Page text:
An Introduction to Georg Wilhelm Friedrich Hegel

Austin Tannenbaum
8 min readJan 4, 2021

Georg Wilhelm Friedrich Hegel was born in Stuttgart, Germany in 1770. He was a bright child who excelled at his studies from an early age. At 13, his mother contracted a “bilious fever,” which she transmitted to both Hegel and his father. While she succumbed to the illness, the two men narrowly survived.

As a young man, Hegel went to seminary school and earned a certificate in theology. He spent his life occupying various tutoring and university positions and wrote in his free time. In November of 1831 Hegel died of cholera after an epidemic had broken out earlier that year. Legend has it that he uttered, “and he didn’t understand me!” just before he expired.

Hegel’s last words are fitting given his reputation as a notoriously difficult thinker to understand. Part of the reason for this difficulty is his dialectical approach to philosophy in which knowledge is developed through opposition.

Dialectics is a discursive tradition that dates back at least to Socrates, who approaches his conversations by establishing a topic, then asking his interlocutor to assert some thesis about it, and finally exposing the flaws in that thesis. In The Republic, Plato depicts Socrates discoursing with a character named Cephalon about justice. Cephalon asserts that justice “consists of telling the truth and paying one’s debts.” Socrates counters that it is not just to repay one’s debts if doing so causes harm, such as if someone returned a borrowed weapon to a person who had gone mad. By employing the dialectical method, Socrates reduces his interlocutors to aporia, or confusion by invalidating what they thought they knew. Socrates’ use of the dialectical method typically generated negative knowledge, or knowledge of “what is not.”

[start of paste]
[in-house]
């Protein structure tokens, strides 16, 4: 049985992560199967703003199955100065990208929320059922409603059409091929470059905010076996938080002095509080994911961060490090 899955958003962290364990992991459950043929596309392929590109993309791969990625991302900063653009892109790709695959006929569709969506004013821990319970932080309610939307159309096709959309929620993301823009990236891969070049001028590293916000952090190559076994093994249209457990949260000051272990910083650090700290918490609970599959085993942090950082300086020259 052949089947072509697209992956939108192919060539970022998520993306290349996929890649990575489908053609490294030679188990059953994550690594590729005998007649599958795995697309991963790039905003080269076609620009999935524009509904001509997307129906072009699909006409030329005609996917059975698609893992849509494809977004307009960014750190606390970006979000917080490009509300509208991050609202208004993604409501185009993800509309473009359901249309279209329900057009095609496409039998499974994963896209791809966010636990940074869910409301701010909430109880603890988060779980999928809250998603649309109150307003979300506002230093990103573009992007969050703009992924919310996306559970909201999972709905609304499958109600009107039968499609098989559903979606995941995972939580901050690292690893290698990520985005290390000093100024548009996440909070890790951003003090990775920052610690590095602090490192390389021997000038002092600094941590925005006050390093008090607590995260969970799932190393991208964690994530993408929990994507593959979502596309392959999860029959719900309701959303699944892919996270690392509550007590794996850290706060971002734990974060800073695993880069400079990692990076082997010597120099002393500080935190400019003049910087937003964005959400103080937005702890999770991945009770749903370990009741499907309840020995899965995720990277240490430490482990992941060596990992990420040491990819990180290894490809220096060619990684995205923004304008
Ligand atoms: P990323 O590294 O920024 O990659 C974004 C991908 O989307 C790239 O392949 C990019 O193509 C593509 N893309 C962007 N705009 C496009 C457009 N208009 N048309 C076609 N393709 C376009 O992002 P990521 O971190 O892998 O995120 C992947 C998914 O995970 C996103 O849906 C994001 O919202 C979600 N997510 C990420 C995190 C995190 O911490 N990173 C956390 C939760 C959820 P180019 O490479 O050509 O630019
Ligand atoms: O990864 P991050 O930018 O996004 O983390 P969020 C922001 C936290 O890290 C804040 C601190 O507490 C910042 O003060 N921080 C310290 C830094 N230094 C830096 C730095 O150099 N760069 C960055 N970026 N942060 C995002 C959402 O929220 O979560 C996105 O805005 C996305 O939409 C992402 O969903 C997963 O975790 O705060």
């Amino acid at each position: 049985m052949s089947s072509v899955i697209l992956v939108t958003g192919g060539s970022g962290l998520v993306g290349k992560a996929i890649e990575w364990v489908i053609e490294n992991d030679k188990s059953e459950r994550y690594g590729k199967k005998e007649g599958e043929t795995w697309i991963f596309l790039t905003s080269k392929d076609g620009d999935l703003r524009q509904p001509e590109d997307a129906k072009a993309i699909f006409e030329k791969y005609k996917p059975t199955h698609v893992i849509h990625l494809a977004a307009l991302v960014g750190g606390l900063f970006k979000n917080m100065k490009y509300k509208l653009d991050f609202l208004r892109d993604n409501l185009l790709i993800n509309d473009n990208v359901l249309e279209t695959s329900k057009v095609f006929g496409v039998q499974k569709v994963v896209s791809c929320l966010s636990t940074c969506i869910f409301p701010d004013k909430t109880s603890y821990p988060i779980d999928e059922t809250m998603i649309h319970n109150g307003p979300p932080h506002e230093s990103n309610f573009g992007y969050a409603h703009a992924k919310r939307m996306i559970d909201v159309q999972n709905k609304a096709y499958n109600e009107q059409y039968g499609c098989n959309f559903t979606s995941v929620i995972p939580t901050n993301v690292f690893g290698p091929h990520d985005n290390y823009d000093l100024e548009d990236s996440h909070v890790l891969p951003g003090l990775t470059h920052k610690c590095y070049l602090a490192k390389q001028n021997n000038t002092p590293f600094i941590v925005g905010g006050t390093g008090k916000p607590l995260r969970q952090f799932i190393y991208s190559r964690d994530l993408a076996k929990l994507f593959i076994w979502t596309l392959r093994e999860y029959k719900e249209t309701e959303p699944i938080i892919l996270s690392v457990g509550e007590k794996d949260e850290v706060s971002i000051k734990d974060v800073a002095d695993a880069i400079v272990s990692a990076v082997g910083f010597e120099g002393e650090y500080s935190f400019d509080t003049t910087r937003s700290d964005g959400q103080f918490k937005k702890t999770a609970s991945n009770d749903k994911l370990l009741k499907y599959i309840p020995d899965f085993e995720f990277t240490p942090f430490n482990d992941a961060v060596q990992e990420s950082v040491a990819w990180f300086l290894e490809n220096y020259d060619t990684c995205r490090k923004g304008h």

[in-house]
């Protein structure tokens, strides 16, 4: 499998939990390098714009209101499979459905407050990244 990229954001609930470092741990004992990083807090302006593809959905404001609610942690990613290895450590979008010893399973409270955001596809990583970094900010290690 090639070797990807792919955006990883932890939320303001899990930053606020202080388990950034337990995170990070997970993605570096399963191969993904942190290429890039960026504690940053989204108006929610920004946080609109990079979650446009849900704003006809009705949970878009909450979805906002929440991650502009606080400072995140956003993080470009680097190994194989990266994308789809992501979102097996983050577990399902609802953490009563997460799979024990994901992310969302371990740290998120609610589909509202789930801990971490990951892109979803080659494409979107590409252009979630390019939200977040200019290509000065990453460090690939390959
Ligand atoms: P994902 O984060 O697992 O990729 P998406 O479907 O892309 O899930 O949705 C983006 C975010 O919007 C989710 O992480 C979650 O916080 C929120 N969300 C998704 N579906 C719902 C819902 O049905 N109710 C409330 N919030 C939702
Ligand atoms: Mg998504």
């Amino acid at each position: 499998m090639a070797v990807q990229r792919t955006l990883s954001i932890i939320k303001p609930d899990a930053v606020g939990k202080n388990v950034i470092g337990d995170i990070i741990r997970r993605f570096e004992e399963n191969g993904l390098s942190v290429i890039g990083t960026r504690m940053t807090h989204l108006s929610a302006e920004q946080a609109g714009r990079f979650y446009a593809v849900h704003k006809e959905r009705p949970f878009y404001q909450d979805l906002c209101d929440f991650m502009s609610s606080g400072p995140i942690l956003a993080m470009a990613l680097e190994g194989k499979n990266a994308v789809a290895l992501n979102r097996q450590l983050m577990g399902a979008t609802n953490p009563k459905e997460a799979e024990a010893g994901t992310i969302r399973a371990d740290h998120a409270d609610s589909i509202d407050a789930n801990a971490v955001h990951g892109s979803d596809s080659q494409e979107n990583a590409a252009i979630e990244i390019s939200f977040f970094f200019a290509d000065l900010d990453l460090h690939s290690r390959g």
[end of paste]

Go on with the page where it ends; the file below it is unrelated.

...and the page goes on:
Hegel’s dialectic unfolds a bit differently. Its structure is triadic, consisting of three moments commonly represented as thesis → antithesis → synthesis, although Hegel did not use these terms. Instead, he describes it as abstract → negative → concrete.

At the beginning of each dialectic, a proposition is made that seems to offer knowledge. However, upon investigation, the proposition is discovered to possess internal contradictions and is consequently negated. Yet this negation is of a special type, which cancels out but…

Austin Tannenbaum

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